If you're a woman who's ever traveled alone, I'm sure you know just how creepy men can be. Granted, chances are everyone these days, man or woman, has seen or experienced firsthand the effects of toxic masculinity, but somehow these behaviors appear to be magnified on airplanes. Is it the altitude?
Today, writer Joanna Chiu tweeted about a recent experience on a plane in a Twitter thread that's so relatable, it's already been retweeted 11k times. "I'm on a plane from a late-evening stopover and was very tired and had a row to myself to sleep but couldn't avoid noticing what was going on in the row behind me," she wrote.
The setup is one we've seen all too many times: an older man is delighted to be seated next to an attractive young woman and uses the fact that she's alone, sitting away from her family, to his own advantage. "He started off by asking about her career plans and laughed when she said she wanted to be CEO and kept giving her ridiculous advice," Joanna continued.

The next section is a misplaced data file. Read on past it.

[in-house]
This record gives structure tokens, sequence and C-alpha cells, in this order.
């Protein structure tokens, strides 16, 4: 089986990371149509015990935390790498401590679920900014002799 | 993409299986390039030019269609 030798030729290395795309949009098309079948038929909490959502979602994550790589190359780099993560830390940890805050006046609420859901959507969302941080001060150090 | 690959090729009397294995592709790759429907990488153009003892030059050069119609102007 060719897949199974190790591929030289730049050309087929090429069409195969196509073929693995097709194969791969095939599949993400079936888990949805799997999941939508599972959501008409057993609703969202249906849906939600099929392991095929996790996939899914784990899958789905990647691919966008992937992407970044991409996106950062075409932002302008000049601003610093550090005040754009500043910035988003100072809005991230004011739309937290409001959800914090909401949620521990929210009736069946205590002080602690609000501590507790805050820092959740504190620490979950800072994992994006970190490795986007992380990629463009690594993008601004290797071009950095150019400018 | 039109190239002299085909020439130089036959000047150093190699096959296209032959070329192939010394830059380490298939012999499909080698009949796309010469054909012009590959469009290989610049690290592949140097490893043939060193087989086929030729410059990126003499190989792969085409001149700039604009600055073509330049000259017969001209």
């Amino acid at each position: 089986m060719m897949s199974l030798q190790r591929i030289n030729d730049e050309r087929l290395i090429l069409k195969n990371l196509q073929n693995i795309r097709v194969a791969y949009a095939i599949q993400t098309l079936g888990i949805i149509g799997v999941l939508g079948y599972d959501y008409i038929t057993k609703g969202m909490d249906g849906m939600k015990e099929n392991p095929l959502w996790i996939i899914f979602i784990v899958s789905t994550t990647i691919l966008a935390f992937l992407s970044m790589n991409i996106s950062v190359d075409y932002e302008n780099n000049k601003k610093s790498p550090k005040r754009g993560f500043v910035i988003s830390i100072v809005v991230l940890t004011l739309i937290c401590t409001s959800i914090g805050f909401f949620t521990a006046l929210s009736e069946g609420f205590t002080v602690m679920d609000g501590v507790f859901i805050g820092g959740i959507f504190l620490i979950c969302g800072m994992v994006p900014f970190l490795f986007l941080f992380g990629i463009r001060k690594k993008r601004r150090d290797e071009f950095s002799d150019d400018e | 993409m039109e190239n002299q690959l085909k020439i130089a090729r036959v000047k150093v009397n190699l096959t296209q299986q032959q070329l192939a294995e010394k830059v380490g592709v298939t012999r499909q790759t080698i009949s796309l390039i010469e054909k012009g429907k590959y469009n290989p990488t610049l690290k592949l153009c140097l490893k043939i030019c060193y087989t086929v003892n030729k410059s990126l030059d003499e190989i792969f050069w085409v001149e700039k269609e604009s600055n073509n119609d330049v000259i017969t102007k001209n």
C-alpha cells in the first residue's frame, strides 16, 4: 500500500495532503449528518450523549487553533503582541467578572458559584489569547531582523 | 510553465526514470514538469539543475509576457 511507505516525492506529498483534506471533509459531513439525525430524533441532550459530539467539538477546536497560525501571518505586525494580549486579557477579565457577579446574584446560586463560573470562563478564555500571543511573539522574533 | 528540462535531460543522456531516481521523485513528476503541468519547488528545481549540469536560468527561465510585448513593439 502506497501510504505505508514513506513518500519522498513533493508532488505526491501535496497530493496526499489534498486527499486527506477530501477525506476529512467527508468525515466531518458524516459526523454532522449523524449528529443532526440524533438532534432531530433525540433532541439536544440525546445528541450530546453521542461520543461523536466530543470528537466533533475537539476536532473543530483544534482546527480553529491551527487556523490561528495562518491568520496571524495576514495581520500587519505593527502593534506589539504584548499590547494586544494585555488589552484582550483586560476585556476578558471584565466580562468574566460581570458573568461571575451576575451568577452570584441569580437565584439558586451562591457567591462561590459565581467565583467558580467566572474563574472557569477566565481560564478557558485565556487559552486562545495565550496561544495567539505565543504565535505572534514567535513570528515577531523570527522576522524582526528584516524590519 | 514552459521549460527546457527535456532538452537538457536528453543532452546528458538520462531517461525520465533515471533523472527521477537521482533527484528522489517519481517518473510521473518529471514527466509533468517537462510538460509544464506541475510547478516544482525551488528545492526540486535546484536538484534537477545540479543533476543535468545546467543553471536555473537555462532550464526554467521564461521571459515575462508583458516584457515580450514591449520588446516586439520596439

By ridiculous advice, Joanna probably means this guy was condescending and mansplaining to the young woman. "She was friendly and he seemed to take that as a welcome cue to get very familiar and started teasing her and kept saying that he wanted to take her out to eat, which she was ignoring," she writes. Why do men think politeness and friendliness mean their advances are welcome?
Do we have to flat-out tell you off in the first few seconds of meeting you for you to realize we're on a plane to get from Point A to Point B, not to randomly end up hooking up with a man who's twenty years our senior? If we did, we'd be immediately accused of being "man-haters" and of "flattering ourselves" for assuming you're making a pass.
Luckily, Joanna realized she "had to stay awake in case anything went further than" this man's unwelcome offer to take the teenager out on a date, and it unfortunately did.
Soon, the creep was asking for "a 'dirty' photo while leaning close to her." Well, that escalated quickly, wouldn't you say? As soon as he did, Joanna stepped right in. "I turned around and rage-whispered exactly what I thought of that and he didn't say anything back and went off to use the washroom," she explained.